The Packers need a right tackle and right guard, but they can address those needs later in the draft and more than anything need a dynamic defensive player. Gutekunst spent a lot of time watching Arkansas guard Frank Ragnow, but No. 14 would be too high a spot to take him.

So, who are the players that will be off the board for certain before the 14th pick?

Few scouts would argue with a prediction that running back Saquon Barkley, defensive end Bradley Chubb and Nelson won’t be available. Ditto for inside linebackers Roquan Smith and Tremaine Edmunds.

Together with the quarterbacks, that’s nine players off the board.

According to one general manager, Florida State safety Derwin James and Ohio State cornerback Denzel Ward will be gone also. Not many others interviewed for this story disagreed, although one personnel executive said he thought Ward might not go as high as everyone thinks.

Among the top prospects that leaves Alabama safety Minkah Fitzpatrick, Washington defensive tackle Vita Vea, Texas-San Antonio edge rusher Marcus Davenport and Alabama receiver Calvin Ridley.

“That is their sweet spot,” the area scout said. “It’s Davenport, Ridley and one of those DBs.”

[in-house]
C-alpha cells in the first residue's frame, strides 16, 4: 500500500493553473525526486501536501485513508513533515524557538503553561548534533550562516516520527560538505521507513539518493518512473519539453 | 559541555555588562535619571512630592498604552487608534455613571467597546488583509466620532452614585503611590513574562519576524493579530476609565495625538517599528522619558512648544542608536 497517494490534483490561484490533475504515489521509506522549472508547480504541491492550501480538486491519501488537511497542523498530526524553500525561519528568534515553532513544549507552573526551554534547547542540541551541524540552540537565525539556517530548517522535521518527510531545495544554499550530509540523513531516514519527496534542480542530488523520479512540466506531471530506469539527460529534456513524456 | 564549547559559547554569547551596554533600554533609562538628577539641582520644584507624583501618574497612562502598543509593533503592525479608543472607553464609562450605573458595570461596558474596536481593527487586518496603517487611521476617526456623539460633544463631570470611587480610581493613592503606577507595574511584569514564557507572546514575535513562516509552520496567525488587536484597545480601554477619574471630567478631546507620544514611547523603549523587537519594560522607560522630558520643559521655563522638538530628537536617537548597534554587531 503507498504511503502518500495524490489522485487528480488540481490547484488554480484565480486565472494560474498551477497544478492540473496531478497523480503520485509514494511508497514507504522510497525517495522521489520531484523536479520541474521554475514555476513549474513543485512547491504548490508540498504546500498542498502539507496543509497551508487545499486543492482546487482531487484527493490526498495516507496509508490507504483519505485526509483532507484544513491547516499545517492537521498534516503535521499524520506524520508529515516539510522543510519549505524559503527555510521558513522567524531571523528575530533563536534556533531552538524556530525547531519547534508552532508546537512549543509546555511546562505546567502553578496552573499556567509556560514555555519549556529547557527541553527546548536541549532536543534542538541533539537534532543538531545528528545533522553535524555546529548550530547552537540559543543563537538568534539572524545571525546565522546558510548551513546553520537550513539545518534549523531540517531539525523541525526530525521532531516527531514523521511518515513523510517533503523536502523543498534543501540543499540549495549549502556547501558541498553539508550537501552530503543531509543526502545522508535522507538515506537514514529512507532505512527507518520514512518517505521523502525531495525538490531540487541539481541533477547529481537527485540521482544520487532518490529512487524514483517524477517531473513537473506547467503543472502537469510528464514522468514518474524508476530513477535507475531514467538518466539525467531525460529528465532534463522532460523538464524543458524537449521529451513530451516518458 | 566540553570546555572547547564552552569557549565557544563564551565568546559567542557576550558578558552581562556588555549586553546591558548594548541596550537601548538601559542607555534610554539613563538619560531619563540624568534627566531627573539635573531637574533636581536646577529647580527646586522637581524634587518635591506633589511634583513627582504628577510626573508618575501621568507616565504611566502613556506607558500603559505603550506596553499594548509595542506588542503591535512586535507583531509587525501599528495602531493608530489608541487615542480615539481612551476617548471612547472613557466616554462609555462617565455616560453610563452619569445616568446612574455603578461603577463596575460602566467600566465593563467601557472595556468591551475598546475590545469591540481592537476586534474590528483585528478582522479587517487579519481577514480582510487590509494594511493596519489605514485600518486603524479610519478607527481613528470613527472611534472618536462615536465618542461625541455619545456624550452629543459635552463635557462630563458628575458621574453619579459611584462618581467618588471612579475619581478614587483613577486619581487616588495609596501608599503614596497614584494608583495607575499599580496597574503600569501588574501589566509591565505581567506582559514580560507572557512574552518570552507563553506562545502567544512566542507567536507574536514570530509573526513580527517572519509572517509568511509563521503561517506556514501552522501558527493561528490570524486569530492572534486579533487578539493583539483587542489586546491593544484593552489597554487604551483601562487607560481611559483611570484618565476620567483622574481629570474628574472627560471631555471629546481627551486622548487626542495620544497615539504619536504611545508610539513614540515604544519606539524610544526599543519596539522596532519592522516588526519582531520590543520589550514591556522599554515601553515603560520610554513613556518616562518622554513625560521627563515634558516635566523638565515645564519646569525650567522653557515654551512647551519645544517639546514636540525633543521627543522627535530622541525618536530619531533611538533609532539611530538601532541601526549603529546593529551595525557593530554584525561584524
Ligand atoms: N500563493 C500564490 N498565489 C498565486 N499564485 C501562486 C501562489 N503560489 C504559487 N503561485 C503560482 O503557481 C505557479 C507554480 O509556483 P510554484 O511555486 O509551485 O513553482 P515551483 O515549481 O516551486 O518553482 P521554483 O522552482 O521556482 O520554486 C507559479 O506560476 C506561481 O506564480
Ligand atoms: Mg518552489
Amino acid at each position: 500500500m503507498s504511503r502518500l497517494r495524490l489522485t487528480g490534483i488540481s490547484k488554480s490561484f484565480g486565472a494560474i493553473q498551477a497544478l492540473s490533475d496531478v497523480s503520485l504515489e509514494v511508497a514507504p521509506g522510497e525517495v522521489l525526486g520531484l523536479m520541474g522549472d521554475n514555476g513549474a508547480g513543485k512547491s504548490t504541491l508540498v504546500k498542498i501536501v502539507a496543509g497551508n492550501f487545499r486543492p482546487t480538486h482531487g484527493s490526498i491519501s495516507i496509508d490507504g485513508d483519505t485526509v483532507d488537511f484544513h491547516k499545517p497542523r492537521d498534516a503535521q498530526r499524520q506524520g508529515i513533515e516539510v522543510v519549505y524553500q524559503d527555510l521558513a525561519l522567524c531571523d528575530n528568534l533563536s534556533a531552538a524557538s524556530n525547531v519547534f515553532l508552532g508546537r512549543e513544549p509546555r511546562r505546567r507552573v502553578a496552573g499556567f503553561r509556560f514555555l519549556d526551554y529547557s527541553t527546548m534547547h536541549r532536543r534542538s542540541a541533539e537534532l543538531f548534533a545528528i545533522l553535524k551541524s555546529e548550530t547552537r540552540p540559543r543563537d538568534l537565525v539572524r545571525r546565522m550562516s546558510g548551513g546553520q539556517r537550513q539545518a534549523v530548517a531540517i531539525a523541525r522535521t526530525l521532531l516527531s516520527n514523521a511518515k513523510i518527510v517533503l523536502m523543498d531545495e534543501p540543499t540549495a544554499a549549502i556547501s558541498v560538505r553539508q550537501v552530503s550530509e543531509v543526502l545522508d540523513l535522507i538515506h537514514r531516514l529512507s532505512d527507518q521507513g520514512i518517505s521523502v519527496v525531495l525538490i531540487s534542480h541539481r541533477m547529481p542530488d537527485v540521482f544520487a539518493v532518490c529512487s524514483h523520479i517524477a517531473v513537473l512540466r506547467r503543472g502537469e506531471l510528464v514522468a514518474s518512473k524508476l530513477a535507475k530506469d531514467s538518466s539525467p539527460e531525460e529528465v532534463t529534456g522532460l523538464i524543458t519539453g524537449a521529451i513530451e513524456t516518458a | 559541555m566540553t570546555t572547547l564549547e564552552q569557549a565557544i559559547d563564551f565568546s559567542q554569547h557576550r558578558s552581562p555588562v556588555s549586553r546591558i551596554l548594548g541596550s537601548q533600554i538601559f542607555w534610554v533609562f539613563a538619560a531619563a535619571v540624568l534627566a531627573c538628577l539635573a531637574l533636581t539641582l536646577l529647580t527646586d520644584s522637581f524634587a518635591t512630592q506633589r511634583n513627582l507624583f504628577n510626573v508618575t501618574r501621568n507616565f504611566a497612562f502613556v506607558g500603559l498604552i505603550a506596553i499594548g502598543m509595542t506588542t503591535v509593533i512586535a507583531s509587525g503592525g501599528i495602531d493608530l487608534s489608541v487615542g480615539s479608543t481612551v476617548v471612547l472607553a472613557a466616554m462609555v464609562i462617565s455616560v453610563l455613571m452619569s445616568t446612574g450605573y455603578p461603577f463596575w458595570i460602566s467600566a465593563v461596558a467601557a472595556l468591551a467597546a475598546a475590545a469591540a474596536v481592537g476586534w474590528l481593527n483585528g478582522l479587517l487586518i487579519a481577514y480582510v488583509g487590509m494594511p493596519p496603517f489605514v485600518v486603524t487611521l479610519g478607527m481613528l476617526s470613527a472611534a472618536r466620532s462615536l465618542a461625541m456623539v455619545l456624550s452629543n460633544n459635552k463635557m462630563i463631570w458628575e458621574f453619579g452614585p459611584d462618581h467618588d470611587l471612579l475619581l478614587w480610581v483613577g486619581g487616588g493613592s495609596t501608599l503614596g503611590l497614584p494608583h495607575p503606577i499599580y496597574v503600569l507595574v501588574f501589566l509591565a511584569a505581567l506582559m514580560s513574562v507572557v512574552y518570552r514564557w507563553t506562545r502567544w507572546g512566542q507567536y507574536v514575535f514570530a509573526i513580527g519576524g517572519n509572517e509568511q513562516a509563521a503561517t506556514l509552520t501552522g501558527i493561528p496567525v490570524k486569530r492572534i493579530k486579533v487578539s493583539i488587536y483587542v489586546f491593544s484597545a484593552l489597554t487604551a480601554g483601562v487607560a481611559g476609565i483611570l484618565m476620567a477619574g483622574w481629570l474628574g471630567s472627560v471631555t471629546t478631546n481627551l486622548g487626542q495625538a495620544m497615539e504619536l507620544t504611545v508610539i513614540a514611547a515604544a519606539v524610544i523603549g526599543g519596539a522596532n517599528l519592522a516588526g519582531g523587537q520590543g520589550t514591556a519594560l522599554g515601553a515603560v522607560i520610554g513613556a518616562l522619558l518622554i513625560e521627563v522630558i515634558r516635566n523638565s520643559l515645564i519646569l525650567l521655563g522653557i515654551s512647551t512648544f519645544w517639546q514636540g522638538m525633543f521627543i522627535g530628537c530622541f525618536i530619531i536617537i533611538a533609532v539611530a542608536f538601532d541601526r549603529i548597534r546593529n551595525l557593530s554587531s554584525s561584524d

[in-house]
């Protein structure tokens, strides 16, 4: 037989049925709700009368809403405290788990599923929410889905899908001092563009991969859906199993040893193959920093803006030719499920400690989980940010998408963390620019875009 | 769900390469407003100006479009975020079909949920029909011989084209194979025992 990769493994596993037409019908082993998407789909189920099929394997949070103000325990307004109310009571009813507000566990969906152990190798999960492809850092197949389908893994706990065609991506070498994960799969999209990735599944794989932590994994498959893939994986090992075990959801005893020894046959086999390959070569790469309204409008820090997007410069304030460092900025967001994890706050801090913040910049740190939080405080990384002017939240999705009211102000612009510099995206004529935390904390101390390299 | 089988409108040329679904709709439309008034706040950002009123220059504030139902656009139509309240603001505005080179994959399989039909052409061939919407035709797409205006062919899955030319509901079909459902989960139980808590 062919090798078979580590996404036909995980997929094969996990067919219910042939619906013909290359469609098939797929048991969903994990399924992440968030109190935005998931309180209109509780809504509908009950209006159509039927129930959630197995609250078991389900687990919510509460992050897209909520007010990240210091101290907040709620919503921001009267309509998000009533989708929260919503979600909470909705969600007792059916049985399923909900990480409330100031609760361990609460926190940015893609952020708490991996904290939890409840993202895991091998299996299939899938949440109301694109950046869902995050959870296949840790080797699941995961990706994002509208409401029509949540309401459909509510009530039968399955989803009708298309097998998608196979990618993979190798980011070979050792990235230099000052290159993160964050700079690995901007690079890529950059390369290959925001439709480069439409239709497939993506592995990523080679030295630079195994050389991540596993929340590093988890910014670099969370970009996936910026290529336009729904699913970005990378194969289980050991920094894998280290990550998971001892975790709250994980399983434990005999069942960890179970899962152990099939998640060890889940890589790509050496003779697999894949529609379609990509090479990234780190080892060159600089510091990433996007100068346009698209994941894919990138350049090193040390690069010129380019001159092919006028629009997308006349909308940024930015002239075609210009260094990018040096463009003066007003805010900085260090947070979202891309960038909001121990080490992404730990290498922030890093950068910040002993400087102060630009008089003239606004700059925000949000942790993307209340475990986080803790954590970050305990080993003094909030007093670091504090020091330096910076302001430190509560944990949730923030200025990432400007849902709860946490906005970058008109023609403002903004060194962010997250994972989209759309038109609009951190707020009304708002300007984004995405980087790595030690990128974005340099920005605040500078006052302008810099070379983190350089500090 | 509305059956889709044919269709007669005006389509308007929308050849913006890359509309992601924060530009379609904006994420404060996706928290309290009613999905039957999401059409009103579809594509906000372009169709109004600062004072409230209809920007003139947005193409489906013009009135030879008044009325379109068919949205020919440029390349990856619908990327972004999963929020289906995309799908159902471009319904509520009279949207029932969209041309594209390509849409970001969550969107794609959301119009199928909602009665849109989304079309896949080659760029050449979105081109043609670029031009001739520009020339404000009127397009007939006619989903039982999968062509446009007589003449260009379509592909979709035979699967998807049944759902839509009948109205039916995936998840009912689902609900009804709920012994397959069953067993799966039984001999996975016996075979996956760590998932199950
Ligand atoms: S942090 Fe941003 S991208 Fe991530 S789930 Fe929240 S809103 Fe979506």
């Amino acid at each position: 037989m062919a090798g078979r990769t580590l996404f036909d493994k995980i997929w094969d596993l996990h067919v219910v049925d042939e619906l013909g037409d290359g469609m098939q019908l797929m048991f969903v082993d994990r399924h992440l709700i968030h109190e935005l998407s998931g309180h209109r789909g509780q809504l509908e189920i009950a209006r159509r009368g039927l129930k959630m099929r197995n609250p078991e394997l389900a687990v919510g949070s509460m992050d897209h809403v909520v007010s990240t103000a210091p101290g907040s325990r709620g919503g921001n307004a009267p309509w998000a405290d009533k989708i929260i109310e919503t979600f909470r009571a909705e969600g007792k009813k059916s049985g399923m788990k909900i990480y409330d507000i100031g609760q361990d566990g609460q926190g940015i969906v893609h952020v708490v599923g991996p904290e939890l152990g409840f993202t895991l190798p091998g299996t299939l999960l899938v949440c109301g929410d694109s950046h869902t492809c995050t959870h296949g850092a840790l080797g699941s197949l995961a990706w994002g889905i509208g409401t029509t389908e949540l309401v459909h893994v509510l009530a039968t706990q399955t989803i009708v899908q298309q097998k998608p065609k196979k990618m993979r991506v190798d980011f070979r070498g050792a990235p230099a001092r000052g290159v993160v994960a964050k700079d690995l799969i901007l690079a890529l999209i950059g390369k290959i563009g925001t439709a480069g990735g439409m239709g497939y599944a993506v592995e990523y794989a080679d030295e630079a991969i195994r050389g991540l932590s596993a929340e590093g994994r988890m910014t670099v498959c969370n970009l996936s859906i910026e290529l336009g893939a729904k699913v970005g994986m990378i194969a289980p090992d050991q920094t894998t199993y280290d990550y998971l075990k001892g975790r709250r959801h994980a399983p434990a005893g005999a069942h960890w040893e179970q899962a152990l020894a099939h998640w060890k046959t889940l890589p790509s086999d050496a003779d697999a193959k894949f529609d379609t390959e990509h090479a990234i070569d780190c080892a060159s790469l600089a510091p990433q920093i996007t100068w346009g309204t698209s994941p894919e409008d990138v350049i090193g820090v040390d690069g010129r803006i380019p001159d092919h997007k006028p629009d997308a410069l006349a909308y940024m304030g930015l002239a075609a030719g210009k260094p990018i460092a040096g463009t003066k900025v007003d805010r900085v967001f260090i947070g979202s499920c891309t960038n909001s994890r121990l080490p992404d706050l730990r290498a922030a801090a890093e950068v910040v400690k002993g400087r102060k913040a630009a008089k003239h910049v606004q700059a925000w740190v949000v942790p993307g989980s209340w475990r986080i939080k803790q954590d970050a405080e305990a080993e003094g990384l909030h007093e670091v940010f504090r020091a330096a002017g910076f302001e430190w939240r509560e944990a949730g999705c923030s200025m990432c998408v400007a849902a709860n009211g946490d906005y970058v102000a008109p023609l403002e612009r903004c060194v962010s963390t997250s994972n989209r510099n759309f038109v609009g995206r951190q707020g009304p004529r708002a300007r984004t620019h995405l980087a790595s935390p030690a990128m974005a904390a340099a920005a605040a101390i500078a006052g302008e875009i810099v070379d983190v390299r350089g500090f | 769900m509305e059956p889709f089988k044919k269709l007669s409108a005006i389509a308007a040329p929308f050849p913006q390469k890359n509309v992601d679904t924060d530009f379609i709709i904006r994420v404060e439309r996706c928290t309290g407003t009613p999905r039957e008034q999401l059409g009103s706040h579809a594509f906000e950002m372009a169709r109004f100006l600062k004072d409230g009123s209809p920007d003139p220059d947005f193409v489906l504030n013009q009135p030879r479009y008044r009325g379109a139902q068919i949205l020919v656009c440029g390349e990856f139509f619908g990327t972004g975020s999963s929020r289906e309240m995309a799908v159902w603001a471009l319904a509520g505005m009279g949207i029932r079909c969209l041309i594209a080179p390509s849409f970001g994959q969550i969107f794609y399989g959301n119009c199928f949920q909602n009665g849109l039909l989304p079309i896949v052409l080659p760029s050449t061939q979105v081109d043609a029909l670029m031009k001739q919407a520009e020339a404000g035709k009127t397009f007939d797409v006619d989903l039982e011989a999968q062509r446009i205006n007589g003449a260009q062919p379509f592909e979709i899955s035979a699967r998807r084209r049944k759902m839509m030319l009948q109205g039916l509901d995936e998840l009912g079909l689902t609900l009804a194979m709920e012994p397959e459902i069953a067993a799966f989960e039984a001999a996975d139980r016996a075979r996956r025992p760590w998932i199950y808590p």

The Packers would be thrilled if Fitzpatrick were available at 14. He could fill multiple roles in defensive coordinator Mike Pettine’s defense, possibly the way Charles Woodson did for Dom Capers.

But one NFL source said Oakland (No. 10) and Miami (No. 11) both have their eyes on Fitzpatrick. He said he doubted very much that Fitzpatrick would make it to No. 14.

If Fitzpatrick is gone, Gutekunst would probably take a pass rusher or receiver over a nose tackle and so it might come down to Davenport or Ridley.

One personnel executive said that there was no way Gutekunst would take Davenport because there’s too much risk given his small-school experience and the potentially long apprenticeship he’ll need in the NFL. He also said there was no way Gutekunst would consider Boston College’s Harold Landry, who is a true boom or bust talent and not worth taking that high.

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There’s no question that Gutekunst would like to come out of this draft with an impact player. If he sits at No. 14, it’s likely he misses out on one of the three defensive backs – James, Ward and Fitzpatrick –  who could potentially make a big difference for him in 2018.

So, he’s probably going to have to chase whichever one slips to within a reasonable distance from the No. 14 pick since any of the three could step in as a starter or major nickel player right away.

Among the trading partners Gutekunst should have are the Oakland Raiders (No. 10), Miami Dolphins (No. 11) and Buffalo Bills (No. 12).

Let’s look at possible scenarios: